On Saturday, just days from Martin Luther King Jr. Day, 10 residents of Leesburg, Virginia, one hour outside of Washington D.C., found fliers from the KKK outside their houses and along a running trail.
Northern Virginia police and the FBI are investigating.
"HOW CAN THIS BE IN 2018?" A Leesburg bishop is speaking out after someone threw a ziploc bag containing pro-KKK fliers onto his driveway. He says despite the hateful message, he forgives the person and that he believes it's more important than ever to spread love and unity pic.twitter.com/9ezDnmsHjl
— Aimee Cho (@AimeeCho4) January 14, 2018
One witness, Bishop Shawn Stephens, said a woman drove by his home and tossed a plastic bag out the window with a KKK brochure, bird seed, and a green Jolly Rancher hard candy inside.
The seed and candy appear to serve as a paperweight so the fliers from the white supremacists wouldn’t blow away.
A quick YouTube search shows this may be a common marketing method for the Klan. Stephens said:
“How can this be in 2018? How can this really be our reality at this stage of life? This is America, the land of the free,. I believe [Martin Luther King Jr.] would be heartbroken. He was impactful for every group out there. He fought for them. And he was a fair gentleman. And he was a gentleman that loved all people.”
A police spokesman said the fliers appeared to have been randomly distributed in neighborhoods with low foot traffic and police presence. The timing, however, is meant to disparage the Martin Luther King Jr. holiday.
Police spokesman, Sam Shenouda indicated that there was little they could do about the problem.
“The issue comes in with laws that people are breaking, so if we were to pursue charges, we would be pursuing charges for illegal dumping and/or littering. But, again, we walk that fine line because if we start bringing people to court for that particular charge, then we potentially can be doing that to other individuals who are distributing things that are not concerning to the public, such as restaurant menus, flyers for upcoming events and so on,” Shenouda said.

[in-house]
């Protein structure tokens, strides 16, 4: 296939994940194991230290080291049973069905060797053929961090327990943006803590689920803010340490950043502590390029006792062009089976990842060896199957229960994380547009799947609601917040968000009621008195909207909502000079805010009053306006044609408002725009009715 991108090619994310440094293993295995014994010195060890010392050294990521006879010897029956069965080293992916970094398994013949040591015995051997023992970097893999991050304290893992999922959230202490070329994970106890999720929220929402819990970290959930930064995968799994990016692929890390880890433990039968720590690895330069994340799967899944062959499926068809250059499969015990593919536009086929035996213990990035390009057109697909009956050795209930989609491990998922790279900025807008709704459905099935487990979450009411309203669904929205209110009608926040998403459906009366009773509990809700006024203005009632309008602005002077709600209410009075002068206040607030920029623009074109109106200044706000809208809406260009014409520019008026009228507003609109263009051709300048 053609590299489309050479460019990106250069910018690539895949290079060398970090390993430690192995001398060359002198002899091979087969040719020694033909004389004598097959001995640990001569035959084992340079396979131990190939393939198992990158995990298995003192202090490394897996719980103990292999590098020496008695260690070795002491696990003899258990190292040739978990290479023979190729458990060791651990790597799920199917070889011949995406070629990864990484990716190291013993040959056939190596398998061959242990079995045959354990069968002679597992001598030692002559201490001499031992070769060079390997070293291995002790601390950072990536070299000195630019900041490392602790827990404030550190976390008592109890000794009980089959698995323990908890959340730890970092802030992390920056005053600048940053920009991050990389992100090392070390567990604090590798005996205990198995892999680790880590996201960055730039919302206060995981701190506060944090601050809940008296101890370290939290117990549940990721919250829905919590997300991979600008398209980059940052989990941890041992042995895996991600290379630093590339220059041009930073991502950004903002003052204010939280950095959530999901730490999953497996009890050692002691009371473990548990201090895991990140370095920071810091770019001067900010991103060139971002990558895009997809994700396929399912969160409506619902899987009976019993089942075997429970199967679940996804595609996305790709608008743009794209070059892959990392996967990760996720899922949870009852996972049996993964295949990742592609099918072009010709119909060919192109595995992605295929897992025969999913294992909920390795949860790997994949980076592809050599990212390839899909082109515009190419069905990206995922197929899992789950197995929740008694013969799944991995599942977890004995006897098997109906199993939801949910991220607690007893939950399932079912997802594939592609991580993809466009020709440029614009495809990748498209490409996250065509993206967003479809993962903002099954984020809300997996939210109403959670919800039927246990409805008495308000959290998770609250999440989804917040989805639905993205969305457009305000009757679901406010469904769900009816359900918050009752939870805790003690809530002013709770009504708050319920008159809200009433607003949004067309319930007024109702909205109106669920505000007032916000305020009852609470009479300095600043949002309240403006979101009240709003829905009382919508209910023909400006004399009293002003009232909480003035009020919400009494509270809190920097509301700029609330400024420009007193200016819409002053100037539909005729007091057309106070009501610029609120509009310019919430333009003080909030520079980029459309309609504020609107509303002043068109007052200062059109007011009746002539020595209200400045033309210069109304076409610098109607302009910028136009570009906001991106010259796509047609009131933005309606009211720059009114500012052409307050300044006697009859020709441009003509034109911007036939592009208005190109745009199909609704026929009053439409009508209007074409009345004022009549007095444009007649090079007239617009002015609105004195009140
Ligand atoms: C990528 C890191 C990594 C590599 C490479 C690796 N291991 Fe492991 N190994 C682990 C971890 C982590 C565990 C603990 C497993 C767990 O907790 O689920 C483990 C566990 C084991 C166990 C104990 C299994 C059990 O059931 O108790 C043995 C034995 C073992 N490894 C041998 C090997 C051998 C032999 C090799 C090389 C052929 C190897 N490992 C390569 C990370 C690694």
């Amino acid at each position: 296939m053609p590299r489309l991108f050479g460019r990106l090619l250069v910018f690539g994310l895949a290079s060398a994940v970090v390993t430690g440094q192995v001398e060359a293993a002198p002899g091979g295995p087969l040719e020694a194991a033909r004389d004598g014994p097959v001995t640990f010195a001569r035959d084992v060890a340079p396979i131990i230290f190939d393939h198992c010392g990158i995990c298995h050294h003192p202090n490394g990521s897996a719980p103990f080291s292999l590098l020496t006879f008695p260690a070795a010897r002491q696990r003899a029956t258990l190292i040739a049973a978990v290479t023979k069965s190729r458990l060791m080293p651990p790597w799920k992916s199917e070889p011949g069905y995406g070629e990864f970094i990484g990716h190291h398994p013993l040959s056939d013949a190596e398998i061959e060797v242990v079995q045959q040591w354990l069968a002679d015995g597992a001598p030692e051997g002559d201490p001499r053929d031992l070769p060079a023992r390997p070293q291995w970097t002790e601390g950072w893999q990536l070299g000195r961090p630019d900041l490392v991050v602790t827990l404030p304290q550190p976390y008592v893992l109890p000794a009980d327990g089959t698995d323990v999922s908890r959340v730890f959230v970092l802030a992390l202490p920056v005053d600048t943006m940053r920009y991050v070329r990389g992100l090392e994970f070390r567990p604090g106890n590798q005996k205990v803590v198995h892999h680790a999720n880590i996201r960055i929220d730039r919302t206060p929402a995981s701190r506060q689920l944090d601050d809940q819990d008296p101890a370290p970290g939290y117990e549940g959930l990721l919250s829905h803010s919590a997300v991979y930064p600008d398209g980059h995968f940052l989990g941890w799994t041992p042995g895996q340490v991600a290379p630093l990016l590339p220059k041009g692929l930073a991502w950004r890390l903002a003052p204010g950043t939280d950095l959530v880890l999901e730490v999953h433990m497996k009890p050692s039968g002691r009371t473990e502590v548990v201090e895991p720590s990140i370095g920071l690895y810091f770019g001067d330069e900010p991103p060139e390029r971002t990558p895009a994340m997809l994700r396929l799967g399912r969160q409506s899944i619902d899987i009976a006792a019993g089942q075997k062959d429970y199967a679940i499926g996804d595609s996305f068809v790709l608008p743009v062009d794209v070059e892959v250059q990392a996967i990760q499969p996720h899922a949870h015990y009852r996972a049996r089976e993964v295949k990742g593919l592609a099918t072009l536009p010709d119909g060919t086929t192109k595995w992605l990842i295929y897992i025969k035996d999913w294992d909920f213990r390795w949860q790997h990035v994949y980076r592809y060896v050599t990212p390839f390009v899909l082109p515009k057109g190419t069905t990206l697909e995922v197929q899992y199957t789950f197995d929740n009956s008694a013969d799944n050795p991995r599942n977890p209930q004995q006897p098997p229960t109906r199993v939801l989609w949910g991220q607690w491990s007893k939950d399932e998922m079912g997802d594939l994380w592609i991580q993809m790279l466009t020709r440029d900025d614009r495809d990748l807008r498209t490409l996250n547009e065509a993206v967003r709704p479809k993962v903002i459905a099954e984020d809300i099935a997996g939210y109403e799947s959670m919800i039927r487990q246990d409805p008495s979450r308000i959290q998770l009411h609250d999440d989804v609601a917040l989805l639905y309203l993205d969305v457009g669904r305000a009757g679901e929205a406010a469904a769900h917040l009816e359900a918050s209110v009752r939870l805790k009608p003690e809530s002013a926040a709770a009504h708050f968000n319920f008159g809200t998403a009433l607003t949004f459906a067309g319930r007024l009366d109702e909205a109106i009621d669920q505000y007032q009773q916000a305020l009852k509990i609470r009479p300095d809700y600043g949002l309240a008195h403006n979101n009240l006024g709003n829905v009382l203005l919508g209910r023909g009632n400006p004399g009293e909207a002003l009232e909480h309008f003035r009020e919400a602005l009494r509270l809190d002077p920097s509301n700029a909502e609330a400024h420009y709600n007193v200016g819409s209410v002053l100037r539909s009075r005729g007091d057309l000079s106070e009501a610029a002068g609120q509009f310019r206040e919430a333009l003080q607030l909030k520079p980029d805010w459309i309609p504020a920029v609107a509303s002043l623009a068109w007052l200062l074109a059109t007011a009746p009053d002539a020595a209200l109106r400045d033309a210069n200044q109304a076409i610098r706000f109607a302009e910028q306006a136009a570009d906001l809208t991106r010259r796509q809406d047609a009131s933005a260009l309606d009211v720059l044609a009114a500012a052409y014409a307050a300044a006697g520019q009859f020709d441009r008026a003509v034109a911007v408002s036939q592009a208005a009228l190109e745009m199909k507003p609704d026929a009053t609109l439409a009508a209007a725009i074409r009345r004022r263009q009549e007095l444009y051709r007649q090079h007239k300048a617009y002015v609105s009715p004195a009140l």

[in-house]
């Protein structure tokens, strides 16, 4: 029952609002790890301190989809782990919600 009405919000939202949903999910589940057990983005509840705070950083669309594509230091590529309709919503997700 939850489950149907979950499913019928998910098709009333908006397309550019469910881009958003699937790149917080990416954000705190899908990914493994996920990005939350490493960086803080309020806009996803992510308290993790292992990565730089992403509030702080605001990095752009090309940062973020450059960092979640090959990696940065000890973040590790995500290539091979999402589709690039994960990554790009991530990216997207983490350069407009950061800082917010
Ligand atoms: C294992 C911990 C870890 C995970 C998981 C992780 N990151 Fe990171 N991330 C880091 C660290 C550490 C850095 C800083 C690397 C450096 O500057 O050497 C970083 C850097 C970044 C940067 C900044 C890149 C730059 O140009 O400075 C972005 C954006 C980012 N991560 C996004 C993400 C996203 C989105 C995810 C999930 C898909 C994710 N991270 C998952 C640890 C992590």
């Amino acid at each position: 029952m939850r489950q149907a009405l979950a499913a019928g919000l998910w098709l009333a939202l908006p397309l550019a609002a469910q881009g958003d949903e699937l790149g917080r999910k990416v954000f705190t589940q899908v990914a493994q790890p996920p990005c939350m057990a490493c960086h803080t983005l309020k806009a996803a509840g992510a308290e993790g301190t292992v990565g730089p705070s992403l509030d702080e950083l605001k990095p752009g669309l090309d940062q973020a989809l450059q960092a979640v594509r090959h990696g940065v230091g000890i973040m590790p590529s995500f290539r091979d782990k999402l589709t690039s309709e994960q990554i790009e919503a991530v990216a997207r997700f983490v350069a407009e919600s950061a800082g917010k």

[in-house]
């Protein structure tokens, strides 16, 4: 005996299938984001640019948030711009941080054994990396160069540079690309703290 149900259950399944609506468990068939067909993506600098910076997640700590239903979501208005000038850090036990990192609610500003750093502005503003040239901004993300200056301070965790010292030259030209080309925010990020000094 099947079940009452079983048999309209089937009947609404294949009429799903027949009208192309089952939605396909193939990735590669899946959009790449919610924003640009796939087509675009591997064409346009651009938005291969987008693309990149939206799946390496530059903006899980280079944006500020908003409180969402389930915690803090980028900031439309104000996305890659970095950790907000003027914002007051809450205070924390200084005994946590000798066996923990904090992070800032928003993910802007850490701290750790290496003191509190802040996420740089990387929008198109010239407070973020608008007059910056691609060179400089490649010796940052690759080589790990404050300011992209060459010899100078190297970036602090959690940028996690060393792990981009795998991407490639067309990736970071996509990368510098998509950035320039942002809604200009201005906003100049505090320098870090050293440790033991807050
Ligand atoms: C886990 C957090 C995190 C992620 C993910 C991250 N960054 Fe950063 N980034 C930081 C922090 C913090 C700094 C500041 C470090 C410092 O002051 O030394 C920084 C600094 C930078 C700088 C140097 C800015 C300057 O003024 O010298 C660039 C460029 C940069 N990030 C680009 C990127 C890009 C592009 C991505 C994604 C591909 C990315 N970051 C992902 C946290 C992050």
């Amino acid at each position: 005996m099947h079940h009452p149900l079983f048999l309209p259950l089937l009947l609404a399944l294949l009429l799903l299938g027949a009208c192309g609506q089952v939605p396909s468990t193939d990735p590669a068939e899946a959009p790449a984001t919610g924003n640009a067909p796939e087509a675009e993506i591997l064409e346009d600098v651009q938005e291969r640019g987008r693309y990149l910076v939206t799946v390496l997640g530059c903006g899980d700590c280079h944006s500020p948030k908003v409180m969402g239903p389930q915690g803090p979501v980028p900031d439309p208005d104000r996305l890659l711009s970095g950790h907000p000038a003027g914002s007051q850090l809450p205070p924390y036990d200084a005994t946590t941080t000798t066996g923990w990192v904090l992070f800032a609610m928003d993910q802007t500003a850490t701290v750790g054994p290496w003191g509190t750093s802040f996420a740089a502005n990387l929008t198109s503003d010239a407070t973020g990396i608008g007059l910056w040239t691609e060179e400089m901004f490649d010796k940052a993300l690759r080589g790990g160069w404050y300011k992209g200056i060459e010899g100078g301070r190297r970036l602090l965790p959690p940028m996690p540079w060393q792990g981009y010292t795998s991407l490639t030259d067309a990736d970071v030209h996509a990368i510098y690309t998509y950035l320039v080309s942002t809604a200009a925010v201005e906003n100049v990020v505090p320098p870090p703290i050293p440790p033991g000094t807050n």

The police had previously investigated similar incidents at Halloween when Leesburg residents found bags filled with candy and messages warning about “white extinction.”
Senior Research Fellow at the Center on Extremism and Anti-Defamation League, Mark Pitcavage, tweeted about the story:
“Whereas many Americans take time today to honor the memory of Dr. Martin Luther King, Jr., and his great relevance now, Ku Klux Klan groups often use the day to distribute fliers & other white supremacists use social media to proclaim ‘James Earl Ray Day.'”
Whereas many Americans take time today to honor the memory of Dr. Martin Luther King, Jr., and his great relevance now, Ku Klux Klan groups often use the day to distribute fliers & other white supremacists use social media to proclaim "James Earl Ray Day."https://t.co/v9maJ018Cq
— Mark Pitcavage (@egavactip) January 15, 2018
White supremacists have reportedly tried to subvert the Martine Luther King celebration by calling it “James Earl Ray Day,” after the criminal who assassinated Dr. King.
Newsweek reported that the FBI has seen:
“…A sharp uptick in hate crimes in the past two years.”
In fact, it’s up five percent in 2016.
Aimee Cho, for NBC News in Washington, tweeted video of the town coming together for the MLK parade anyway.
— Aimee Cho (@AimeeCho4) January 15, 2018
WTOP News showed a video of the Peace Walk & Parade in Southeast D.C. honoring Dr. Martin Luther King Jr. that took place despite the cold weather and the propaganda from the KKK in the area.
Featured image: Screenshot via Twitter.